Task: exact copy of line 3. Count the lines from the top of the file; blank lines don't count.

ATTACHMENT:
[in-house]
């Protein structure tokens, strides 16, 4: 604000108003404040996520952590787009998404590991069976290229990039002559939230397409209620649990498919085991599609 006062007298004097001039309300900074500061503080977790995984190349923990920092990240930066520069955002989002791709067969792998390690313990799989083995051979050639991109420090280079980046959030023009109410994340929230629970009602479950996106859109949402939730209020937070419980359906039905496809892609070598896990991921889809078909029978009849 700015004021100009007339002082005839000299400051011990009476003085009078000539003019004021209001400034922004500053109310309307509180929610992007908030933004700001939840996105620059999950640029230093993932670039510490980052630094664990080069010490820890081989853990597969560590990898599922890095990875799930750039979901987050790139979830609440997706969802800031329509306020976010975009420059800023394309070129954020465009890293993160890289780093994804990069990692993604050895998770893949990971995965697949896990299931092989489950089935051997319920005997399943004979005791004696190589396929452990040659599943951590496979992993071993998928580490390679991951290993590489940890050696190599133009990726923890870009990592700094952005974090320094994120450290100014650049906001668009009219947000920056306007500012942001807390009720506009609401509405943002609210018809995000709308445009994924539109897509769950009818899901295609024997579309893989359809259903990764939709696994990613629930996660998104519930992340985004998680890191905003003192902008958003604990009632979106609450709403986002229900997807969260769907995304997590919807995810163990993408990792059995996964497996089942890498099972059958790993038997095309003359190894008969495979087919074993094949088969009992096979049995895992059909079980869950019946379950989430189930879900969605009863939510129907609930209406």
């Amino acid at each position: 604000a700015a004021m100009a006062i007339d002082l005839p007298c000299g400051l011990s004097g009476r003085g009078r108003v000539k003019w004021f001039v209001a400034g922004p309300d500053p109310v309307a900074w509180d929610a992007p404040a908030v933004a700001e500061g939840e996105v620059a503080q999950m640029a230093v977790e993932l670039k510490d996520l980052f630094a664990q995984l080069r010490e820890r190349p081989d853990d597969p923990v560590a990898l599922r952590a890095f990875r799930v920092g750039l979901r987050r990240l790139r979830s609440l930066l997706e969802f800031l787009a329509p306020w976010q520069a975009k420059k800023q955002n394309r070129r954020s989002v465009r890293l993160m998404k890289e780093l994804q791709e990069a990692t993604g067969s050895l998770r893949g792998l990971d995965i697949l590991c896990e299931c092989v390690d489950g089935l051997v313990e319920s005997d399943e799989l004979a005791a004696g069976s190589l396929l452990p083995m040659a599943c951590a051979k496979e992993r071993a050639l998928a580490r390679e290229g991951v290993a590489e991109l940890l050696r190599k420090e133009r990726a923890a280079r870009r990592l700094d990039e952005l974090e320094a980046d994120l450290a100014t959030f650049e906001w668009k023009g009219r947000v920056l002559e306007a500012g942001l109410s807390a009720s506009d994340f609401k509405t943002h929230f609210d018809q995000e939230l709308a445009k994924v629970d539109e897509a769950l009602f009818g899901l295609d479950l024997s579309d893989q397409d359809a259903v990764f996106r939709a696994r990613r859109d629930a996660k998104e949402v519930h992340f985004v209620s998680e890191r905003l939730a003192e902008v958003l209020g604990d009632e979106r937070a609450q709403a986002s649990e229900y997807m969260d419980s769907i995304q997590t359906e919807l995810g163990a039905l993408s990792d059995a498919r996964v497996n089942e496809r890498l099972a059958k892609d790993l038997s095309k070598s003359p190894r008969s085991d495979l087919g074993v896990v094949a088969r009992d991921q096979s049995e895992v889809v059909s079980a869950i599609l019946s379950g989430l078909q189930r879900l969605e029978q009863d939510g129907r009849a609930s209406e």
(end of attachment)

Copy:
């Amino acid at each position: 604000a700015a004021m100009a006062i007339d002082l005839p007298c000299g400051l011990s004097g009476r003085g009078r108003v000539k003019w004021f001039v209001a400034g922004p309300d500053p109310v309307a900074w509180d929610a992007p404040a908030v933004a700001e500061g939840e996105v620059a503080q999950m640029a230093v977790e993932l670039k510490d996520l980052f630094a664990q995984l080069r010490e820890r190349p081989d853990d597969p923990v560590a990898l599922r952590a890095f990875r799930v920092g750039l979901r987050r990240l790139r979830s609440l930066l997706e969802f800031l787009a329509p306020w976010q520069a975009k420059k800023q955002n394309r070129r954020s989002v465009r890293l993160m998404k890289e780093l994804q791709e990069a990692t993604g067969s050895l998770r893949g792998l990971d995965i697949l590991c896990e299931c092989v390690d489950g089935l051997v313990e319920s005997d399943e799989l004979a005791a004696g069976s190589l396929l452990p083995m040659a599943c951590a051979k496979e992993r071993a050639l998928a580490r390679e290229g991951v290993a590489e991109l940890l050696r190599k420090e133009r990726a923890a280079r870009r990592l700094d990039e952005l974090e320094a980046d994120l450290a100014t959030f650049e906001w668009k023009g009219r947000v920056l002559e306007a500012g942001l109410s807390a009720s506009d994340f609401k509405t943002h929230f609210d018809q995000e939230l709308a445009k994924v629970d539109e897509a769950l009602f009818g899901l295609d479950l024997s579309d893989q397409d359809a259903v990764f996106r939709a696994r990613r859109d629930a996660k998104e949402v519930h992340f985004v209620s998680e890191r905003l939730a003192e902008v958003l209020g604990d009632e979106r937070a609450q709403a986002s649990e229900y997807m969260d419980s769907i995304q997590t359906e919807l995810g163990a039905l993408s990792d059995a498919r996964v497996n089942e496809r890498l099972a059958k892609d790993l038997s095309k070598s003359p190894r008969s085991d495979l087919g074993v896990v094949a088969r009992d991921q096979s049995e895992v889809v059909s079980a869950i599609l019946s379950g989430l078909q189930r879900l969605e029978q009863d939510g129907r009849a609930s209406e």